On March 18, 2000, approximately 0950 mountain standard time, an Adams A55S, N4035T, registered to and operated by the pilot, was substantially damaged when it collided with terrain during landing near Los Lunas, New Mexico. The private pilot and two passengers sustained minor injuries. Visual meteorological conditions prevailed, and no flight plan had been filed for the personal flight being conducted under Title 14 CFR Part 91. The flight originated near Los Lunas at 0910. Use your browsers 'back' function to return to synopsisReturn to Query Page
The pilot was participating in the St. Patrick's Balloon Rally. A weather briefing was given to all participants. Calm surface winds were reported, and winds aloft were greater than 20 knots. The higher wind level was expected to drop later that morning. The pilot said that on a previous flight, the winds aloft had been negligible, then varied between southeasterly at 5 knots to westerly at 3 knots. He landed in an open field at 0900 to change passengers.
The pilot said that during the second flight, the wind was "variable and slow," then became "predominantly to the west at approximately 2 to 3 knots." The pilot then landed the balloon in an open field "unassisted and standing up." The envelope was not deflated at that time because the wind was calm and the chase crew had not yet arrived. When the chase crew did arrive, "the wind seemed to change direction to the southeast," then the wind speed "increased dramatically. . .from the northwest at approximately 10 to 15 knots." The pilot ordered the chase crew, which had been holding on to the basket, to release their hold and stand clear. The balloon ascended about 15 to 20 feet. The pilot said the "throat collapsed and [he] could not burn to compensate for false lift." He attempted to vent the envelope, but the top would not open because it was cold from standing on the ground. The pilot said the false lift dissipated and the balloon struck the ground, dragging across the field at 10 to 15 knots. The envelope eventually collapsed. One passenger jumped out of the basket; the other remained inside with the pilot.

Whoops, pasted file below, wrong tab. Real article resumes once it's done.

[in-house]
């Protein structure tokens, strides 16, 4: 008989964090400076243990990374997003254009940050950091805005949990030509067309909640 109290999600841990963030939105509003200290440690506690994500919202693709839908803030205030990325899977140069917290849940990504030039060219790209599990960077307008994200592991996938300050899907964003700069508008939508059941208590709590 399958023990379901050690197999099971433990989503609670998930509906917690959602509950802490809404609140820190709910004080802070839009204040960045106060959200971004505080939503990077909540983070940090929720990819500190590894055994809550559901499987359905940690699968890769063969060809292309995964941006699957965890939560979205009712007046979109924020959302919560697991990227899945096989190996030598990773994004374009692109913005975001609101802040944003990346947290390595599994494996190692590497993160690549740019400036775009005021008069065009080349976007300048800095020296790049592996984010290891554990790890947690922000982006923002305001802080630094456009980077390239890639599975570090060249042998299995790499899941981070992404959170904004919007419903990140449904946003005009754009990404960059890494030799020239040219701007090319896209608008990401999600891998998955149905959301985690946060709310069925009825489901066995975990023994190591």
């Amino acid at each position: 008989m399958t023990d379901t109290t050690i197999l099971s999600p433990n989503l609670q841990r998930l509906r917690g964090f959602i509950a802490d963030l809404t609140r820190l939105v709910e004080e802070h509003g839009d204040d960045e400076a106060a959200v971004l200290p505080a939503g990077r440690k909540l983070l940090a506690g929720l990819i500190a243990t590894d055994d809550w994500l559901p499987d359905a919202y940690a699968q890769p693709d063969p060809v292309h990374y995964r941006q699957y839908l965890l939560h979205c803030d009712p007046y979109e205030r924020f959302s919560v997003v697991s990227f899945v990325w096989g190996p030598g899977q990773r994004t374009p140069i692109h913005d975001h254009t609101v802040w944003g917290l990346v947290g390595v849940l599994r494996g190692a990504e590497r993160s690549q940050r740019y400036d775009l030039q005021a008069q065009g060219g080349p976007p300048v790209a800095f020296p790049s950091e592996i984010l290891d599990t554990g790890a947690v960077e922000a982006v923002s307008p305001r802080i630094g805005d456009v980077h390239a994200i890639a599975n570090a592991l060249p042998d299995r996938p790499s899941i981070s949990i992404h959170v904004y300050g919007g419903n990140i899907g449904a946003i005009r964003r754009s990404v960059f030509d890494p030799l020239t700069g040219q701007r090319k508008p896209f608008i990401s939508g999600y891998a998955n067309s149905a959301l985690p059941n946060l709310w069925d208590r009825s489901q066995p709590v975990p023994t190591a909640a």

Examination of the balloon system by an FAA inspector revealed extensive damage to the woven basket frame where it joins the floor. Additionally, one of four support braces was broken.
Winds at Albuquerque International Airport, located about 21 miles north of the accident site, were from 320 degrees at 24 knots, with gusts to 30 knots.
The pilot received his private pilot certificate, limited to hot air balloons with an airborne heater, on December 1, 1999. All of his flight time had been in the Adams A55S. He reported the following: total time, 45:20 hours; pilot-in-command, 32:10 hours; last 90 days, 15:45 hours; last 30 days, 5:50 hours.